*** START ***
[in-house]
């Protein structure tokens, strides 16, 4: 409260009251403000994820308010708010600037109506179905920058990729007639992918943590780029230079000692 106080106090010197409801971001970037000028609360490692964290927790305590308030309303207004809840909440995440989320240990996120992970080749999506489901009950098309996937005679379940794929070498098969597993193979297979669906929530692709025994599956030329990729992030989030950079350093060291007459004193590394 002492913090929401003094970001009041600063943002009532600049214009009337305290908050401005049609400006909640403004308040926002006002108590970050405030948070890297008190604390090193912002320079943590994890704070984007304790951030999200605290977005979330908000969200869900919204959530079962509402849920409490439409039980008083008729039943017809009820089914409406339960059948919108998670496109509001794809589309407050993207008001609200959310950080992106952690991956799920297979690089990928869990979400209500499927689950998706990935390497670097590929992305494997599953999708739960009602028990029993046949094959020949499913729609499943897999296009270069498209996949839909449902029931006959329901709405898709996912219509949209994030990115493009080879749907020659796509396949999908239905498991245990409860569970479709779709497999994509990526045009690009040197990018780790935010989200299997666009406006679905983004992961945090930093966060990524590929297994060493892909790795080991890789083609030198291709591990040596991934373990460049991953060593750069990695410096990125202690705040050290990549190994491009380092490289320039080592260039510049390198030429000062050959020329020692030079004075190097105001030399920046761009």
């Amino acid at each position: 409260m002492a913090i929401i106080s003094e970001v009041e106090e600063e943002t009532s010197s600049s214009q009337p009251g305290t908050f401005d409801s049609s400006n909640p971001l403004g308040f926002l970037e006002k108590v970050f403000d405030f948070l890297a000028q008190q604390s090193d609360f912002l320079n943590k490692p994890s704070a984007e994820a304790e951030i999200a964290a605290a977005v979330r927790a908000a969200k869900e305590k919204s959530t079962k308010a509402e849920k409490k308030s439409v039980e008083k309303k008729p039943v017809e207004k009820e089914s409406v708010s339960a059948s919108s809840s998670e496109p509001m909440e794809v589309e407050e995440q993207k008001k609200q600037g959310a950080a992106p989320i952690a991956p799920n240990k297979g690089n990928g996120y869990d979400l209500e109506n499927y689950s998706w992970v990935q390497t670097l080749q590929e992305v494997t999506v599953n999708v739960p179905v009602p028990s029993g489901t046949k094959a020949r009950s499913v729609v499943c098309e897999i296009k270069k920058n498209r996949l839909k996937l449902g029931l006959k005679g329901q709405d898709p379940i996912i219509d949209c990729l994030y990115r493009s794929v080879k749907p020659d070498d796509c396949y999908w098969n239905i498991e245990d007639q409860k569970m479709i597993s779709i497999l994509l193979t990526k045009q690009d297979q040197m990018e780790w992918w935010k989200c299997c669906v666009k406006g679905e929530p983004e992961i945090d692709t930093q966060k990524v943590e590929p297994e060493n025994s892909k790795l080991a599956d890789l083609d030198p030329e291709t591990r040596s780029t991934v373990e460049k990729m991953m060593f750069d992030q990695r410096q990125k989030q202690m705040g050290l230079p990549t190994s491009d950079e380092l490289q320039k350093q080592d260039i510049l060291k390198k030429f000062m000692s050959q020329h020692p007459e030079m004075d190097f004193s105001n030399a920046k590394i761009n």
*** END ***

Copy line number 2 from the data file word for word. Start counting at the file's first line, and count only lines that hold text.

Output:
């Protein structure tokens, strides 16, 4: 409260009251403000994820308010708010600037109506179905920058990729007639992918943590780029230079000692 106080106090010197409801971001970037000028609360490692964290927790305590308030309303207004809840909440995440989320240990996120992970080749999506489901009950098309996937005679379940794929070498098969597993193979297979669906929530692709025994599956030329990729992030989030950079350093060291007459004193590394 002492913090929401003094970001009041600063943002009532600049214009009337305290908050401005049609400006909640403004308040926002006002108590970050405030948070890297008190604390090193912002320079943590994890704070984007304790951030999200605290977005979330908000969200869900919204959530079962509402849920409490439409039980008083008729039943017809009820089914409406339960059948919108998670496109509001794809589309407050993207008001609200959310950080992106952690991956799920297979690089990928869990979400209500499927689950998706990935390497670097590929992305494997599953999708739960009602028990029993046949094959020949499913729609499943897999296009270069498209996949839909449902029931006959329901709405898709996912219509949209994030990115493009080879749907020659796509396949999908239905498991245990409860569970479709779709497999994509990526045009690009040197990018780790935010989200299997666009406006679905983004992961945090930093966060990524590929297994060493892909790795080991890789083609030198291709591990040596991934373990460049991953060593750069990695410096990125202690705040050290990549190994491009380092490289320039080592260039510049390198030429000062050959020329020692030079004075190097105001030399920046761009």